Instead, I will restate here an analogy I think is apt (if imperfect) for our American audience (who tends Palestinian). Let’s say in a few hundred years, the Lakota descendants have maintained their cultural identity and return to the reservation as the rest of the country becomes weak after years of neglect. The Lakota get sick of American tourists trampling the sacred Black Hills and carving images of their presidents in its rocks (Crazy horse monument is very controversial, by the way). So the Lakota re-establish an independent state and repel an American invasion. Some of the Americans who have lived for hundreds of years inside the Lakota’s now expanded borders flee and some remain behind to be granted full civil right in the new Lakota state. After several more invasions, the Lakota have defensible borders, have retaken the disputed Black Hills and are doing well for the first time in hundreds of years with renewed spirit. Now let’s say you’re in Canada (and not afraid of any of your own tribes doing the same). Are you going to have more sympathy for former South Dakotans who commit terrorist attacks on the Lakota and randomly shoot rockets into the Lakota state or with the Lakota who have thrown off hundreds of years of oppression and colonization by foreign powers, built a just state on Lakota values, even allowing relatives of the same South Dakotans who are lobbing rockets against them to dwell securely in the Lakota state? I can keep going, but you can fill in the rest of the analogy. Perhaps I spent too much time with American indians, but it seems a compelling narrative to me. And that’s admitting that the Lakota were pretty much vicious barbarians before the Americans came. Which wasn’t the case with the Jews and the Romans and then Arabs. And you can do the same with some indigenous peoples in Mexico–let’s the Oaxacans, with the Spanish and then the Americans standing in for the Romans and Arabs/Muslims. We are not the colonizers. The Arabs were in the 7th Century. And various colonizers have been fighting each other for control of our land ever since. until 1948. When we got to fight for it. And miraculously won. And it’s important for every bleeding heart liberal to know that.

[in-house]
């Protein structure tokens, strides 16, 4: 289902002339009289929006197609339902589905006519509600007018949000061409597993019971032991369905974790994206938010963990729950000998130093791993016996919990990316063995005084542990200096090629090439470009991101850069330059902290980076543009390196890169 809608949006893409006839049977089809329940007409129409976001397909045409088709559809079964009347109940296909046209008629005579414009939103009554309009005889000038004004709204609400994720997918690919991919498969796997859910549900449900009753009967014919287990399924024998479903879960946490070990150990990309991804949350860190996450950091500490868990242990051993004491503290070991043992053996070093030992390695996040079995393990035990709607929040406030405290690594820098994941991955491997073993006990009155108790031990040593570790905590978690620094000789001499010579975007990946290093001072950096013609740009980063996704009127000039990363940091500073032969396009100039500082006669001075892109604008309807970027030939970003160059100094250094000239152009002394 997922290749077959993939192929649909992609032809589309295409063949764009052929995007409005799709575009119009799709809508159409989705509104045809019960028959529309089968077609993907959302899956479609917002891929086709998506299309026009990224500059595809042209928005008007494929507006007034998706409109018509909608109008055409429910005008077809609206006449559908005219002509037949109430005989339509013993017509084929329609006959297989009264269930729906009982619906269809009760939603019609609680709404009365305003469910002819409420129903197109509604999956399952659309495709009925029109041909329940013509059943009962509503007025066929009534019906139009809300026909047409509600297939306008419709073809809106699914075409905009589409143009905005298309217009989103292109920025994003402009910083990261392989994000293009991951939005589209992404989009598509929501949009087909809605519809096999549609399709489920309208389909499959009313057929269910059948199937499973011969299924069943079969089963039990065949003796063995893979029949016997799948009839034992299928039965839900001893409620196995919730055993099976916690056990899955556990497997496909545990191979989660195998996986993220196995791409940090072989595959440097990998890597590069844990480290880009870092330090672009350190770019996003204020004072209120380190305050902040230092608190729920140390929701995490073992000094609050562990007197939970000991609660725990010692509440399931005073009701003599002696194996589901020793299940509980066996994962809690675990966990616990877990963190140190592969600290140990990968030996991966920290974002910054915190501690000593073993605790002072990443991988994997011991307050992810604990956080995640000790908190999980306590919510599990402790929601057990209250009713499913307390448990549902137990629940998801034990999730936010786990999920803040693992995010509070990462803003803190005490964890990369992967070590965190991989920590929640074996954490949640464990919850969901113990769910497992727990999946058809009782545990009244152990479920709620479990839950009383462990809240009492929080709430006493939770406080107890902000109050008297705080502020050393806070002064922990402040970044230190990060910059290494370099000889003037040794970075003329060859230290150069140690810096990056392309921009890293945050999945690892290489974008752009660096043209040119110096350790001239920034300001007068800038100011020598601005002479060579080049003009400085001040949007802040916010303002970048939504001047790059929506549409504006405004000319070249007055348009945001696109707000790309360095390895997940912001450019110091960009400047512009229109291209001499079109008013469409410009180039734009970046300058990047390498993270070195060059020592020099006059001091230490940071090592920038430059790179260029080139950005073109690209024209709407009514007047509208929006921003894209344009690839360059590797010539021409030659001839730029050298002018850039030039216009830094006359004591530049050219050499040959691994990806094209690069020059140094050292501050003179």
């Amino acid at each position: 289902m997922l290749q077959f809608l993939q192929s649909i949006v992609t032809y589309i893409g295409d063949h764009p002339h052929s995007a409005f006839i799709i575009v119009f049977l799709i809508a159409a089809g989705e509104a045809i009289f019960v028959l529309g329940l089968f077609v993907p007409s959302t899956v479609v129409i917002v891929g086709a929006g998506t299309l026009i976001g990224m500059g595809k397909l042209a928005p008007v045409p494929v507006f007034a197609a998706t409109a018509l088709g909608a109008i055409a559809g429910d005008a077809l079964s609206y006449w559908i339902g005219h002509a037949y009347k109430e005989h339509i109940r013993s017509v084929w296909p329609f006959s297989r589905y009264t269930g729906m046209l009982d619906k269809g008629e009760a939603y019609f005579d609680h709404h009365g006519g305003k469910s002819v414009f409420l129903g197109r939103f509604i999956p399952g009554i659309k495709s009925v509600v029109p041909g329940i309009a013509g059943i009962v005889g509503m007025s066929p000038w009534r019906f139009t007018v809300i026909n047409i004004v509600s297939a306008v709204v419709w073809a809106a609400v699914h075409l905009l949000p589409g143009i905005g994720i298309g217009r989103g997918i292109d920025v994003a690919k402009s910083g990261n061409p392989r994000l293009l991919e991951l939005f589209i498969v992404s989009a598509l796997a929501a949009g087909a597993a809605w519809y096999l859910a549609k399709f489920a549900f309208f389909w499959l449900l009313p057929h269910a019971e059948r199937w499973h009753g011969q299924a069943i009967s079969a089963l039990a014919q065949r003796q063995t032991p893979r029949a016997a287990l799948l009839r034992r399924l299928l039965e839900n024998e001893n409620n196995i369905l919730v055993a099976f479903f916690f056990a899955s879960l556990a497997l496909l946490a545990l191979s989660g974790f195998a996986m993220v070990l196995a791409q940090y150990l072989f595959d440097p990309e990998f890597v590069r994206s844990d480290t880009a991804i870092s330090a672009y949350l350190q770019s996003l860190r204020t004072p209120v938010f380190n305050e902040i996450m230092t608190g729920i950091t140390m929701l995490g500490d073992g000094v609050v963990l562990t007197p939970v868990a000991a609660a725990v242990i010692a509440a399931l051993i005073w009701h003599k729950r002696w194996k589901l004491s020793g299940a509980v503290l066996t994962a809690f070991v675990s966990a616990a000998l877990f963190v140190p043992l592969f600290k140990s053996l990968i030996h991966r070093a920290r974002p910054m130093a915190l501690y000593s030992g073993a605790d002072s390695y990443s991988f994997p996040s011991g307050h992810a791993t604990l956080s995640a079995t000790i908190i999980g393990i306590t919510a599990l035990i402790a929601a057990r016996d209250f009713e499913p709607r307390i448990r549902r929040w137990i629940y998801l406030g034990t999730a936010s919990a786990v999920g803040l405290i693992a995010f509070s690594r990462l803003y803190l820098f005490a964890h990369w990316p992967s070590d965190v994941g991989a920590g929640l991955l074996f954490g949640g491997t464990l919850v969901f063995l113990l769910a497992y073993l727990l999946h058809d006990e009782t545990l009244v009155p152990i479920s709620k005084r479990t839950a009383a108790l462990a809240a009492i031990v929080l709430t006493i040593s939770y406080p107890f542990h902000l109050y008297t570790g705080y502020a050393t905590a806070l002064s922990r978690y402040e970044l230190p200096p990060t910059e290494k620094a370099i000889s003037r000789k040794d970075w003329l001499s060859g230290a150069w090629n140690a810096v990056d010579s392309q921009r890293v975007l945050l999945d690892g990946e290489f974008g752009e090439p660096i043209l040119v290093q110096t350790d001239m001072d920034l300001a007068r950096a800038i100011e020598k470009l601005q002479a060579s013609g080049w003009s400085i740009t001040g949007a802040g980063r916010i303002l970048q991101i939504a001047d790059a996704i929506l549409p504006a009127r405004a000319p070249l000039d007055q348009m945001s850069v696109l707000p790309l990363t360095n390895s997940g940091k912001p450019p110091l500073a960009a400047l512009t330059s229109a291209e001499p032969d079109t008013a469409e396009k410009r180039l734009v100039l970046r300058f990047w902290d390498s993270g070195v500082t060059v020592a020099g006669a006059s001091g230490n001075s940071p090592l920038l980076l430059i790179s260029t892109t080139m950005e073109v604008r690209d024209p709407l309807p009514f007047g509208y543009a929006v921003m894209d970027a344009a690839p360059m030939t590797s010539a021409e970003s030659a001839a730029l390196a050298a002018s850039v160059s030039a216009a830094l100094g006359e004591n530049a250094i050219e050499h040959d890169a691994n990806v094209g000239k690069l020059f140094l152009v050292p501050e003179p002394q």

5. David Z says:

    Oops–with Oaxacans, I meant Spanish and then Mexicans. 🙂

  6. DF says:

    “Instead, I will restate here an analogy I think is apt (if imperfect) for our American audience (who tends Palestinian).”

    And that’s exactly the problem. Americans do NOT “tend Palestinian.” To the contrary, the average American, even today, is at least nominally Christian if not more, and still identifies with Israel. This country was founded by Philo-semites, and place names all over the country reflect that. Americans have never identified with Arabs, and the 9/11 terrorism attacks just cemented that antipathy to Arabs. And all of this is to the extent they even care or think about the matzav at all. Most simply take no notice of it, period.

    I sometimes think columnists simply need to fill their weekly copy, and thus resort to hand-wringing about “the media.” The reality is that there is no such thing as “public opinion.” Editorialists and news readers have their own biases, like anyone else, and their opinions no more convince anyone than the opposite viewpoints in different papers and channels do. I’m not saying we don’t need PR, of course we do, that’s just a function of modern life. But the obsession some of us have with how the left perceives us is unhealthy and unproductive. The left never worries about what the right is saying about it, it just doggedly advances it agenda. The right has to take a lesson from them.

  7. Steve Brizel says:

    Commentary published two articles on its blog which are must reading and can be summarized as follows-Israel does not exist or function to serve as a means of fulfilling the needs or fantasies of American liberal Jews who may profess to be Zionist, but hold Israel to an unacceptable moral standard that no country in the world can fullfil. it is basically what you can find in the columns of Roger Cohen, Thomas Friedman, and other articles on the web that show no understanding of how the revelation of tunnels constructed via US $ were a game changer for prominent residents of Israel’s land for peace founders such as Amos Oz.